Monday, August 8, 2011
A three-judge panel of the Seventh Circuit ruled on Friday in Fields v. Smith that the Wisconsin Sex Change Prevention Act, which bars the use of Wisconsin Department of Correction resources for hormonal therapy or sex reassignment surgery, violates the Eighth Amendment on its face.
The case arose when the Wisconsin DOC refused to provide hormonal therapy to state inmates with Gender Identity Disorder, a psychiatric disorder listed in the DSM-IV-TR. The inmates were diagnosed with GID by Wisconsin DOC doctors and had prescriptions for hormonal therapy. The DOC, however, refused to provide the hormones under the Sex Change Prevention Act.
The court ruled that the state's failure to provide effective treatment for GID, which even the DOC agreed was a serious medical condition, violated the Eighth Amendment. Citing and quoting Estelle v. Gamble ("We therefore conclude that deliberate indifference to serious medical needs of prisoners constitutes the 'unnecessary and wanton infliction of pain,' proscribed by the Eighth Amendment"), the court wrote,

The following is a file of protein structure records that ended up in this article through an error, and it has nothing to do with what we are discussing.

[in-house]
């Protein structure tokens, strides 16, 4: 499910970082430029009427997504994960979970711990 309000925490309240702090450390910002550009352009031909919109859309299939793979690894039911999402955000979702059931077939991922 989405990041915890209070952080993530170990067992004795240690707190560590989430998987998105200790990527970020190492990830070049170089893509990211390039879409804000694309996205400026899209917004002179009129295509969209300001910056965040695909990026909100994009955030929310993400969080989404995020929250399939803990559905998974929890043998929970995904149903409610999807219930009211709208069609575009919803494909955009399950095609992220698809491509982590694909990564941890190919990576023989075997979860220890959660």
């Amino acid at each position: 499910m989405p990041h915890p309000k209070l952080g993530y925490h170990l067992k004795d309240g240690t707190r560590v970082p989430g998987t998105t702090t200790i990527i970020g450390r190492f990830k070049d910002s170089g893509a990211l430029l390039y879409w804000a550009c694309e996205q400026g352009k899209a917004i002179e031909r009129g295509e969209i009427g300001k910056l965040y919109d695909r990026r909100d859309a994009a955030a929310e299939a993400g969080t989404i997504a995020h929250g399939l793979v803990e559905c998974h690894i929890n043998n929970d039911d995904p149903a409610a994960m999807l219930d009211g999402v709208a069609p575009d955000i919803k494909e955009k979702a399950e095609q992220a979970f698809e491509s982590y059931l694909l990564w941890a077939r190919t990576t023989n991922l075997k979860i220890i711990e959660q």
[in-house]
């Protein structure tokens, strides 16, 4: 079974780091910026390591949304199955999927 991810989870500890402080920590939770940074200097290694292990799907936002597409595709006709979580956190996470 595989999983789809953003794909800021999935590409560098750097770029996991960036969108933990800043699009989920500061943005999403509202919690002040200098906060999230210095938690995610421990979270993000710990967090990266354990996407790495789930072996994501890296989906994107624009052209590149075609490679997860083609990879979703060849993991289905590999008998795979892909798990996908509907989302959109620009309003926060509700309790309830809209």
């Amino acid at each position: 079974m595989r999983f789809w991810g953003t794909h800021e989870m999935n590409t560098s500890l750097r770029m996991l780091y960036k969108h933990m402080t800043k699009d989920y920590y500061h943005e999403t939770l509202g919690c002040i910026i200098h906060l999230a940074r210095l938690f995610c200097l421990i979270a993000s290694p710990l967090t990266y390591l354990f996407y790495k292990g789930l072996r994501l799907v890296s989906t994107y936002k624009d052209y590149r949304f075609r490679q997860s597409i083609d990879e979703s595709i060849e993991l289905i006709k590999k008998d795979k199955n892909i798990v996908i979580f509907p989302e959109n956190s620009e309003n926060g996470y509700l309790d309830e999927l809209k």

Surely, had the Wisconsin legislature passed a law that DOC inmates with cancer must be treated only with therapy and pain killers, this court would have no trouble concluding that the law was unconstitutional. Refusing to provide effective treatment for a serious medical condition serves no valid penological purpose and amounts to torture. . . . Although [the Wisconsin Sex Change Prevention Act] permits DOC to provide plaintiffs with some treatment, the evidence at trial indicated that plaintiffs could not be effectively treated without hormones.
Op. at 11 -12.
The court rejected the defendants' argument that they could limit the discretion of physicians by outlawing a particular medical procedure under Gonzales v. Carhart. The court said that Carhart wasn't helpful to the defendants, because they didn't offer any medical evidence to show that alternative treatments for GID are just as effective as hormonal treatment. The court also rejected the defendants' arguement that its denial of hormonal treatment preserved prisoner security (because those taking the hormones were potentially subject to violence). The court said the defendants simply didn't provide the evidence.
Because the court resolved the case on the Eighth Amendment, it declined to rule on the plaintiffs' Equal Protection claim.
[Image: Giulio Romano, The Prisoners, Wikimedia Commons]